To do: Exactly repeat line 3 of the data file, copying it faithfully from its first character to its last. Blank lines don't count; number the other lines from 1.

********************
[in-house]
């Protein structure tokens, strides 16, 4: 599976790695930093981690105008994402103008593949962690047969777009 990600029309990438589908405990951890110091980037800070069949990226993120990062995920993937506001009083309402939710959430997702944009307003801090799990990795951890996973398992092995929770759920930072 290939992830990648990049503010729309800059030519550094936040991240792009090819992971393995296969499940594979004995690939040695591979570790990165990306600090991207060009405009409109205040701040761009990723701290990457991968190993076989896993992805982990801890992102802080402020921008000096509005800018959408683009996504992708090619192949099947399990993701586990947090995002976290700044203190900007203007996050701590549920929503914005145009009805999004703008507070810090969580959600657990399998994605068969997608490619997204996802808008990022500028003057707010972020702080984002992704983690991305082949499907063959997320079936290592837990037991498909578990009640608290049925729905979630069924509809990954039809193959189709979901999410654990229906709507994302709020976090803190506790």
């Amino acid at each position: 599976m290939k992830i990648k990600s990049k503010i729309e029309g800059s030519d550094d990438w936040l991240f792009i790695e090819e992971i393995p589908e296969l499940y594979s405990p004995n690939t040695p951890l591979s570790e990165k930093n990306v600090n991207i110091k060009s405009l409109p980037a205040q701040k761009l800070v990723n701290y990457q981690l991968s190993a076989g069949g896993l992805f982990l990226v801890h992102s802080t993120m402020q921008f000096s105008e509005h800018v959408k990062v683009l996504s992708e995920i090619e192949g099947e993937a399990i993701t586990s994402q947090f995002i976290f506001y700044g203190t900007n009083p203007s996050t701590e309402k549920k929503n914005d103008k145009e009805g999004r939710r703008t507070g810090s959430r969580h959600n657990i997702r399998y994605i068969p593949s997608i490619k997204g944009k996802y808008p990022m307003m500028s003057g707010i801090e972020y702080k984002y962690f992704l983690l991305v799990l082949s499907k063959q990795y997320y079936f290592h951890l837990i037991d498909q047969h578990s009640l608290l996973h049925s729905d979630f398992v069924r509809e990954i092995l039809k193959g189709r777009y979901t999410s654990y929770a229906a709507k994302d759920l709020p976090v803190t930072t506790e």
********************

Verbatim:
């Amino acid at each position: 599976m290939k992830i990648k990600s990049k503010i729309e029309g800059s030519d550094d990438w936040l991240f792009i790695e090819e992971i393995p589908e296969l499940y594979s405990p004995n690939t040695p951890l591979s570790e990165k930093n990306v600090n991207i110091k060009s405009l409109p980037a205040q701040k761009l800070v990723n701290y990457q981690l991968s190993a076989g069949g896993l992805f982990l990226v801890h992102s802080t993120m402020q921008f000096s105008e509005h800018v959408k990062v683009l996504s992708e995920i090619e192949g099947e993937a399990i993701t586990s994402q947090f995002i976290f506001y700044g203190t900007n009083p203007s996050t701590e309402k549920k929503n914005d103008k145009e009805g999004r939710r703008t507070g810090s959430r969580h959600n657990i997702r399998y994605i068969p593949s997608i490619k997204g944009k996802y808008p990022m307003m500028s003057g707010i801090e972020y702080k984002y962690f992704l983690l991305v799990l082949s499907k063959q990795y997320y079936f290592h951890l837990i037991d498909q047969h578990s009640l608290l996973h049925s729905d979630f398992v069924r509809e990954i092995l039809k193959g189709r777009y979901t999410s654990y929770a229906a709507k994302d759920l709020p976090v803190t930072t506790e």